Last year in AK for me was 88. Being an average sized guy, my body was breaking down. My soon to be bride and an incredible job offer happened in October then. I fished for many years after that in Washington. No desire to visit any of the towns or cities. Seeing Elfin Cove, Lituya Bay or Tenakee hot springs would be special. Anyone that wants to buck up the $6,000.00 to spend 3 days at the Steamboat Bay Lodge I'm in! Having trolled there for 7 years in the spring, I know where the slabs hang out. My first skipper told me the definition of a fisherman was having a cold wet ass and an empty stomach.
'88 that's quite a while back but nevertheless being young and single I'm sure you had a few memorable times while you were there. Working on the boats is strictly for the young. I'd image the seas and the weather in Alaska can turn quite severe at any moment. A buddy of mine from Detroit got a job up in Alaska with the Coast Guard, don't recall where he was stationed at but he had to go out irregardless. I'd love to go back to Alaska and spend some time camping/exploring/fishing. Hotels and resorts in Alaska are quite expensive as is everything else in Alaska..
 

Sportsman

Active Member
Coast Guard was our life line. Who you gonna call... not ghostbusters! Saved my skippers arm once. 18 years in the Gulf was enough. Got knocked/blown off the boat once while hauling gear off the Haystack. Jettisoned my hip boots, crawled out of the long rain coat and came up on the other side of the boat. Surreal. I was only 19, took me about 15 minutes to start shaking. Almost quit after that one, glad I didn't.
 

cdnred

Active Member
Coast Guard was our life line. Who you gonna call... not ghostbusters! Saved my skippers arm once. 18 years in the Gulf was enough. Got knocked/blown off the boat once while hauling gear off the Haystack. Jettisoned my hip boots, crawled out of the long rain coat and came up on the other side of the boat. Surreal. I was only 19, took me about 15 minutes to start shaking. Almost quit after that one, glad I didn't.
18 years in the gulf would seem like a lifetime for most people if they could survive it. Having been there for 18 years, you must've enjoyed the grind or at least been able to tolerate it. You're damn lucky you didn't drown trying to get all that gear off while in the water especially wearing hip boats. For me that would be the end of my stint with fishing, that water is damn cold to boot. In that kind of weather and working on the boats, they should be wearing survival suits in case you went overboard or at the least have a safety line attached. Mind you that might be a hazard having to work like that. Makes for some good stories to tell your grand kids..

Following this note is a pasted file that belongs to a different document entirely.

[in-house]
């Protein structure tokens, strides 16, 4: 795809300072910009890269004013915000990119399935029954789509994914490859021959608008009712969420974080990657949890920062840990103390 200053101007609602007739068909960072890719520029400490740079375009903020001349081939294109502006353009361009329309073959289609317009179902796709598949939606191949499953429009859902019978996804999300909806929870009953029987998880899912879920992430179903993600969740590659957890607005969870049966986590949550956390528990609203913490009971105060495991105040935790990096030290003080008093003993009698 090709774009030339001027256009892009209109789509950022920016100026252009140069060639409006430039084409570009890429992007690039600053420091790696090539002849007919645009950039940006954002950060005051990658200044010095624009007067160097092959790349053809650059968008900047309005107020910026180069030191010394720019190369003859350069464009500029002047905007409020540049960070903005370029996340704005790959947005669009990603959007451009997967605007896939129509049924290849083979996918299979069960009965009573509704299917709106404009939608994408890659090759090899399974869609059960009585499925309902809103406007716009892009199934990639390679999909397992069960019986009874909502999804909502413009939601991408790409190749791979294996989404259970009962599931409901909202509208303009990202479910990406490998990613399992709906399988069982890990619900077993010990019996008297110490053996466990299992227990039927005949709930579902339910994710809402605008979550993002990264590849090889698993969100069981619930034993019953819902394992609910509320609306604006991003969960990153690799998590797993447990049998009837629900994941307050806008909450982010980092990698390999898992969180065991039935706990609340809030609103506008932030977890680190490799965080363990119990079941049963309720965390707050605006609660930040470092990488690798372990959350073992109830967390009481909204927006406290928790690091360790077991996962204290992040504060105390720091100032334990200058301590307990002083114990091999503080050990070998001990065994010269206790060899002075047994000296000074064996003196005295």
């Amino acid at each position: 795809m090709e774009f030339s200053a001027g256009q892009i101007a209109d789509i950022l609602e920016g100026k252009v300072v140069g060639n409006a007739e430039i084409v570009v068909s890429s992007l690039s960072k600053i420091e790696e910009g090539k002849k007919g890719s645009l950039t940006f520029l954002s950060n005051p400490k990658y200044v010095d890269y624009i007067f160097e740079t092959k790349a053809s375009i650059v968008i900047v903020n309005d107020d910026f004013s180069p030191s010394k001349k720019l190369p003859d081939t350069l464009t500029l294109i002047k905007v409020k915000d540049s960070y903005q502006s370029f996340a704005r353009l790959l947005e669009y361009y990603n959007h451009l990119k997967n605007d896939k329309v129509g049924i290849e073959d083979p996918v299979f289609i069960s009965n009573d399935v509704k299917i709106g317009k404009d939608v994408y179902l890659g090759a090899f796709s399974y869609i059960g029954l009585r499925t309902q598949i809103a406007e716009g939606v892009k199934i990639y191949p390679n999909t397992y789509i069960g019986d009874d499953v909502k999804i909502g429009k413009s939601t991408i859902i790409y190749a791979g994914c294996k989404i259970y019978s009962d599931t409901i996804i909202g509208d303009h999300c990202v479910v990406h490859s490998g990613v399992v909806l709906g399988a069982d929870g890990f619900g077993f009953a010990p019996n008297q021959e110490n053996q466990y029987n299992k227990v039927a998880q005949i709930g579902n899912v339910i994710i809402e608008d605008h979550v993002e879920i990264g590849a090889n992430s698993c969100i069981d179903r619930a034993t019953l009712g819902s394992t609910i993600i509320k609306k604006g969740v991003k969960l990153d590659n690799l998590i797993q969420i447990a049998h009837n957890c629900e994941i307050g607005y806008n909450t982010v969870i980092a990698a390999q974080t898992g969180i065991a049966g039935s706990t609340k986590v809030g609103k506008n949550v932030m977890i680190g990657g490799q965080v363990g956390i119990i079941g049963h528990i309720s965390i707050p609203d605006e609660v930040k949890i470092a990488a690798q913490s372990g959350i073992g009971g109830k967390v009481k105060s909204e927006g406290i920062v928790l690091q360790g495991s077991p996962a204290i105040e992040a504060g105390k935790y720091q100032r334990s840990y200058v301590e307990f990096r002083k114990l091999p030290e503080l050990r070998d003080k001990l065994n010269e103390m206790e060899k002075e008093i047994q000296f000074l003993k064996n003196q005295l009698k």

Sportsman

Active Member
Tough to do your job in a survival suit or life jacket! I never wore hip boots after that. They collapse on your legs until you fill them. Good thing I was a scuba diver and could hold my breath a long time. The best part was getting hauled back on board and hauling the rest of the net in with socks, jeans and a sweatshirt with jellyfish raining down on you. Never told my folks about it, they would have locked me up.
 

cdnred

Active Member
Tough to do your job in a survival suit or life jacket! I never wore hip boots after that. They collapse on your legs until you fill them. Good thing I was a scuba diver and could hold my breath a long time. The best part was getting hauled back on board and hauling the rest of the net in with socks, jeans and a sweatshirt with jellyfish raining down on you. Never told my folks about it, they would have locked me up.
I'm a warm weather scuba diver myself. I went down to Cuba one time scuba diving, this was back in '98 and after our first dive we took our gear off to wait until we could make our second dive. After we got our gear off, another diver spotted a whale shark nearby. We put on our snorkel gear, dove in and spent the next hour swimming with it. We swam along side of it and you could feel the texture of it's skin, it was very docile. Ultimately that was my best dive ever. The attached pics that someone else on the boat took are somewhat out of focus..
 

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Lance Magnuson

WFF Supporter
Reading some of these posts, it sounds like you west coast guys had some special times in your younger days that bring back some great memories. Have any of you guys gone back to some of your old haunts to see how things have changed over the years..? I image living a fisherman's life had a lot of thrills and good times as well..
After spending 7 salmon seasons in SE AK and another 34 years trading in frozen salmon, I was able to visit old haunts.

Ketchikan used to be fishing/mill town but has turned into a cruise ship circus. No peeler joints now. It’s easy to buy a t-shirt. The old standby bars like the Fo’c’sle, Raintree, Marine Bar and the Shamrock- “The Temple by the Sea” are gone. Sadly, I might add.

The wild places are still the same albeit with more traffic. Catching wild steelhead in small tannin colored rivers is a satisfying experience.